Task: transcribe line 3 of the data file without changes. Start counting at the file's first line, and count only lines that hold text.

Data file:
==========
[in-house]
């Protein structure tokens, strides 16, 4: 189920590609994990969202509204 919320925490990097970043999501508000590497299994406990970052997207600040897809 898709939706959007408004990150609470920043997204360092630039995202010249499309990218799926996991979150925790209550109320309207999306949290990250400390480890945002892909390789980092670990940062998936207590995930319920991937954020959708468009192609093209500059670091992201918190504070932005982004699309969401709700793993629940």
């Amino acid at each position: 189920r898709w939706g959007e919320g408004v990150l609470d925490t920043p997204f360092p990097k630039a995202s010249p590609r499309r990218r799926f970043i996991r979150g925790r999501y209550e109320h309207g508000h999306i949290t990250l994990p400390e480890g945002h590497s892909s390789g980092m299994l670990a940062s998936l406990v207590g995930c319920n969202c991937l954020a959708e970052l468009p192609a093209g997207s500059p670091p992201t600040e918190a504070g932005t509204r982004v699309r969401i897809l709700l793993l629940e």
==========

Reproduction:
């Amino acid at each position: 189920r898709w939706g959007e919320g408004v990150l609470d925490t920043p997204f360092p990097k630039a995202s010249p590609r499309r990218r799926f970043i996991r979150g925790r999501y209550e109320h309207g508000h999306i949290t990250l994990p400390e480890g945002h590497s892909s390789g980092m299994l670990a940062s998936l406990v207590g995930c319920n969202c991937l954020a959708e970052l468009p192609a093209g997207s500059p670091p992201t600040e918190a504070g932005t509204r982004v699309r969401i897809l709700l793993l629940e």